One of the survivors of the Parkland school massacre who was called a hero by the left for confronting Senator Marco Rubio (R-Fla.) publicly on gun control now says that he regrets what he did.
Cameron Kasky joined other survivors of the massacre at Marjory Stoneman Douglas High School to begin the gun control advocacy group March for Our Lives, but has since left the group and denounced some of his behavior during that time.
"I think it showed that sometimes how we feel about things can get in the way of our objective thinking," he said in an interview with BBC News.
Kasky specifically points to a CNN town hall event on gun control after the massacre where he was applauded for confronting Rubio.
"I'm sorry, I know I'm not supposed to do this," Kasky said at the time, "but I'm not going to listen to that. Senator Rubio, it's hard to look at you and not look down the barrel on an AR-15 and not look at [the Parkland mass murderer], but the point is: You're here and there are some people who are not."
The moment went instantly viral and Kasky was praised on the left for equating Rubio with the murderer.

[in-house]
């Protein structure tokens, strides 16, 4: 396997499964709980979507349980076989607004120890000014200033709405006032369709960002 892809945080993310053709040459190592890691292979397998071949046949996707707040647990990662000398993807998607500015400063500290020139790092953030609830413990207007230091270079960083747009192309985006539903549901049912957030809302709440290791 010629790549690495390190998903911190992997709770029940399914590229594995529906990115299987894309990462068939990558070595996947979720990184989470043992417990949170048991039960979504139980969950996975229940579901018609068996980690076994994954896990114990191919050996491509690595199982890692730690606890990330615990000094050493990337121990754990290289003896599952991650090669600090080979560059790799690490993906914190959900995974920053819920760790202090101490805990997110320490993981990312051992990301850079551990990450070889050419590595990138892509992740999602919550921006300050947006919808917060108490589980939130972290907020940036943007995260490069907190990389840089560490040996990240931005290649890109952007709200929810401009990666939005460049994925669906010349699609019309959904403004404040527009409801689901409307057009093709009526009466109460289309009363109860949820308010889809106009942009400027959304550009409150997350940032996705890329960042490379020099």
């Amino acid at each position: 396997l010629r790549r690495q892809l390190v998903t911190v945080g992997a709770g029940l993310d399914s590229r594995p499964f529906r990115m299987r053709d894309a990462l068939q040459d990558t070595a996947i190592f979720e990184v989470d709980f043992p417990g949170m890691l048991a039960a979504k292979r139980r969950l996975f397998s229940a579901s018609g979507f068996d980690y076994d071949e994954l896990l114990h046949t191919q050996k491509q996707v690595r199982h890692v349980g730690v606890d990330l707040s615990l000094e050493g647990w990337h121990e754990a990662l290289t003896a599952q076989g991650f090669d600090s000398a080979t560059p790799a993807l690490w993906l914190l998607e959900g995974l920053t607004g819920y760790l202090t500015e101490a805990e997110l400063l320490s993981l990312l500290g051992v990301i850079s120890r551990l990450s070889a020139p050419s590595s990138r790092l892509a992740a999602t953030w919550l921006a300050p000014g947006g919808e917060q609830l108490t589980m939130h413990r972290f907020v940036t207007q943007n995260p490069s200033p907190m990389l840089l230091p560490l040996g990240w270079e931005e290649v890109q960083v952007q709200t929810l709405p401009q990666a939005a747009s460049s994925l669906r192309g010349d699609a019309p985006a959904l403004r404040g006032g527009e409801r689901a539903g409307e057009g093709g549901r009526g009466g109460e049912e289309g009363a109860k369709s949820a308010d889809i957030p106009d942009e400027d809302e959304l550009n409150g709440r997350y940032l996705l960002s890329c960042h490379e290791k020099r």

But he now says that he regrets saying the murderer's name and he regrets blaming Rubio.
"I regretted saying the name of the shooter to Senator Rubio and telling him I can't look at him without seeing the shooter," Kasky said. "That's not true.
"In many ways my confrontation with Senator Rubio was very positive," he explained, "in a sense that it reminded a lot of people my age that politicians are just like anybody else - they are not these deities that you need to look up to as if they are our supreme leaders.
"But going about it," he added, "I did it in such a vitriolic way that I don't find it to have been very meaningful and productive."
Kasky says he suffered anxiety and depression because of the stress of living under the spotlight as a spokesperson for the gun control cause.
"If I vilify half the people in this country where is that going to bring me?" he asked.
Here's more about the Parkland massacre anniversary:
Parkland shooting: One year later www.youtube.com